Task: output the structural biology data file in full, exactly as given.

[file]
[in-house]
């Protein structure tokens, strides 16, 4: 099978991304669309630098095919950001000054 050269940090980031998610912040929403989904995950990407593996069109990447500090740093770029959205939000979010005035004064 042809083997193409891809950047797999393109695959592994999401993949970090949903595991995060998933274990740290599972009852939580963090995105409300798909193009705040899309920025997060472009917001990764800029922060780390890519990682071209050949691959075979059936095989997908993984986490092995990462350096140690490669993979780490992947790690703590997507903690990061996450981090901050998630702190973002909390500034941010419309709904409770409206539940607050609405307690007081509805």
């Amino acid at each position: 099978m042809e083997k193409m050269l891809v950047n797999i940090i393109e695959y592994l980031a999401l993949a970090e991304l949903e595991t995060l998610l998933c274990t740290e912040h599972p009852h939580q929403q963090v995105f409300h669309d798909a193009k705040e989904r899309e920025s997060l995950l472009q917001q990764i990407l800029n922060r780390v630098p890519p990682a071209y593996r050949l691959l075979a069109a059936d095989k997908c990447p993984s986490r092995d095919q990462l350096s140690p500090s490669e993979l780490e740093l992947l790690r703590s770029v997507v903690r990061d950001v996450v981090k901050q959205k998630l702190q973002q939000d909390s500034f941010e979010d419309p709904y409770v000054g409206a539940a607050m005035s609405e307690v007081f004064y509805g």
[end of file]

[in-house]
């Protein structure tokens, strides 16, 4: 099978991304669309630098095919950001000054 050269940090980031998610912040929403989904995950990407593996069109990447500090740093770029959205939000979010005035004064 042809083997193409891809950047797999393109695959592994999401993949970090949903595991995060998933274990740290599972009852939580963090995105409300798909193009705040899309920025997060472009917001990764800029922060780390890519990682071209050949691959075979059936095989997908993984986490092995990462350096140690490669993979780490992947790690703590997507903690990061996450981090901050998630702190973002909390500034941010419309709904409770409206539940607050609405307690007081509805």
């Amino acid at each position: 099978m042809e083997k193409m050269l891809v950047n797999i940090i393109e695959y592994l980031a999401l993949a970090e991304l949903e595991t995060l998610l998933c274990t740290e912040h599972p009852h939580q929403q963090v995105f409300h669309d798909a193009k705040e989904r899309e920025s997060l995950l472009q917001q990764i990407l800029n922060r780390v630098p890519p990682a071209y593996r050949l691959l075979a069109a059936d095989k997908c990447p993984s986490r092995d095919q990462l350096s140690p500090s490669e993979l780490e740093l992947l790690r703590s770029v997507v903690r990061d950001v996450v981090k901050q959205k998630l702190q973002q939000d909390s500034f941010e979010d419309p709904y409770v000054g409206a539940a607050m005035s609405e307690v007081f004064y509805g």